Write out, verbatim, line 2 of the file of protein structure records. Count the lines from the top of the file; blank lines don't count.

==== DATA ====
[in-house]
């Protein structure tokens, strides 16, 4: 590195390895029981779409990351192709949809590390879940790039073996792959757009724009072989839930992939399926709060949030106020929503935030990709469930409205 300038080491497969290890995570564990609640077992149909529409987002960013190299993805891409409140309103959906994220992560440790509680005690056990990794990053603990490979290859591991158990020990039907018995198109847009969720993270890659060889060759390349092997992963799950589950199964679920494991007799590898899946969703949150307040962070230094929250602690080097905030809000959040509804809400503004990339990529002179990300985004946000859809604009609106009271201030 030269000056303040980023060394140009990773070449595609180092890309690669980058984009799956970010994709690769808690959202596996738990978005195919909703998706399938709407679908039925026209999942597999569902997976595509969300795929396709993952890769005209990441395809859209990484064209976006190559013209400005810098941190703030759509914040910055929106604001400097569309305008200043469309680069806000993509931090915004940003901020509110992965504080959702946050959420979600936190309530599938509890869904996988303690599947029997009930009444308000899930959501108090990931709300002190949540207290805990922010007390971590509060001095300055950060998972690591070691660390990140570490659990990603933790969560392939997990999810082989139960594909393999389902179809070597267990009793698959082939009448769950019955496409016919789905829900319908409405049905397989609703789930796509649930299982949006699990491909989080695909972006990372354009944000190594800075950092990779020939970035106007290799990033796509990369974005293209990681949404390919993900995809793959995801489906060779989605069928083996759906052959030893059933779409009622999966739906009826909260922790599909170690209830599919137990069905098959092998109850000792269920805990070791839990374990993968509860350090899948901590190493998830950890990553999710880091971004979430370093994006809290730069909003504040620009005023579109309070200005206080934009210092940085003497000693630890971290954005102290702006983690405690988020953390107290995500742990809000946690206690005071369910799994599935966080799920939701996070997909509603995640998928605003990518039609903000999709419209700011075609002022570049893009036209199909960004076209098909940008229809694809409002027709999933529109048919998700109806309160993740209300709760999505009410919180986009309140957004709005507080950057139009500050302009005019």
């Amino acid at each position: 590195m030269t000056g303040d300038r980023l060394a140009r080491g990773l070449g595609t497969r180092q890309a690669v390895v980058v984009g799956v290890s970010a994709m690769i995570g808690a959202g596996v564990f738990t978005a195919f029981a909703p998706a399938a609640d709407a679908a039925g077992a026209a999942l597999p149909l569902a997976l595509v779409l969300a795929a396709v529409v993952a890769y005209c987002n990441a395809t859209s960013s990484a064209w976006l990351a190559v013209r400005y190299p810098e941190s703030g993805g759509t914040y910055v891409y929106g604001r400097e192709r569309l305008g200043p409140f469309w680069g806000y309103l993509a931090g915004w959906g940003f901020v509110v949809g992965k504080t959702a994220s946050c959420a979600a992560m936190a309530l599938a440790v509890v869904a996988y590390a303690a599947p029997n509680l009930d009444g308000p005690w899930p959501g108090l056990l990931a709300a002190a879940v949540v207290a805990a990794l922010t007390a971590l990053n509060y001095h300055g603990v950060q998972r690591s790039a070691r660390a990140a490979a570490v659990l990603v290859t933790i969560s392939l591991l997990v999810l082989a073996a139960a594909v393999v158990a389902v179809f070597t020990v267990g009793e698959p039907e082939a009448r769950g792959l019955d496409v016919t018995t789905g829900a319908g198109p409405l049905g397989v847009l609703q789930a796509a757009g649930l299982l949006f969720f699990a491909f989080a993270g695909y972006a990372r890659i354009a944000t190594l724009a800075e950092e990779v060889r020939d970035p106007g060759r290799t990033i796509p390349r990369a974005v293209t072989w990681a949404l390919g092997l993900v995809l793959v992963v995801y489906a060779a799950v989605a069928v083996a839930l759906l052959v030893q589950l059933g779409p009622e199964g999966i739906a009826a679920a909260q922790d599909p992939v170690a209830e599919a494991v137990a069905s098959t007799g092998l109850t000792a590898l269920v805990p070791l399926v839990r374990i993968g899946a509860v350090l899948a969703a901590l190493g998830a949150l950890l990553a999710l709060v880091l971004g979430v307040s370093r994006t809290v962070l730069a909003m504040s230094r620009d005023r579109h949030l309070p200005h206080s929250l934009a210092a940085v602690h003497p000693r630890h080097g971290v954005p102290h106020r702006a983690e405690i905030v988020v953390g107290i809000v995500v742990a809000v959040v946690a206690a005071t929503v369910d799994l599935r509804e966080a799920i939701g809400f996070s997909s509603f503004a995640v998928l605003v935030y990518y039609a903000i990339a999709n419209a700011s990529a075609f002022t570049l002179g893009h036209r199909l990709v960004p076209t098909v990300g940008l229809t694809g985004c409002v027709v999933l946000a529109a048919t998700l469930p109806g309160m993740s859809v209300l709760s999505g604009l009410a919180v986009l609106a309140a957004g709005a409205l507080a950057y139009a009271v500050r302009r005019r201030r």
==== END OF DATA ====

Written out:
């Protein structure tokens, strides 16, 4: 590195390895029981779409990351192709949809590390879940790039073996792959757009724009072989839930992939399926709060949030106020929503935030990709469930409205 300038080491497969290890995570564990609640077992149909529409987002960013190299993805891409409140309103959906994220992560440790509680005690056990990794990053603990490979290859591991158990020990039907018995198109847009969720993270890659060889060759390349092997992963799950589950199964679920494991007799590898899946969703949150307040962070230094929250602690080097905030809000959040509804809400503004990339990529002179990300985004946000859809604009609106009271201030 030269000056303040980023060394140009990773070449595609180092890309690669980058984009799956970010994709690769808690959202596996738990978005195919909703998706399938709407679908039925026209999942597999569902997976595509969300795929396709993952890769005209990441395809859209990484064209976006190559013209400005810098941190703030759509914040910055929106604001400097569309305008200043469309680069806000993509931090915004940003901020509110992965504080959702946050959420979600936190309530599938509890869904996988303690599947029997009930009444308000899930959501108090990931709300002190949540207290805990922010007390971590509060001095300055950060998972690591070691660390990140570490659990990603933790969560392939997990999810082989139960594909393999389902179809070597267990009793698959082939009448769950019955496409016919789905829900319908409405049905397989609703789930796509649930299982949006699990491909989080695909972006990372354009944000190594800075950092990779020939970035106007290799990033796509990369974005293209990681949404390919993900995809793959995801489906060779989605069928083996759906052959030893059933779409009622999966739906009826909260922790599909170690209830599919137990069905098959092998109850000792269920805990070791839990374990993968509860350090899948901590190493998830950890990553999710880091971004979430370093994006809290730069909003504040620009005023579109309070200005206080934009210092940085003497000693630890971290954005102290702006983690405690988020953390107290995500742990809000946690206690005071369910799994599935966080799920939701996070997909509603995640998928605003990518039609903000999709419209700011075609002022570049893009036209199909960004076209098909940008229809694809409002027709999933529109048919998700109806309160993740209300709760999505009410919180986009309140957004709005507080950057139009500050302009005019």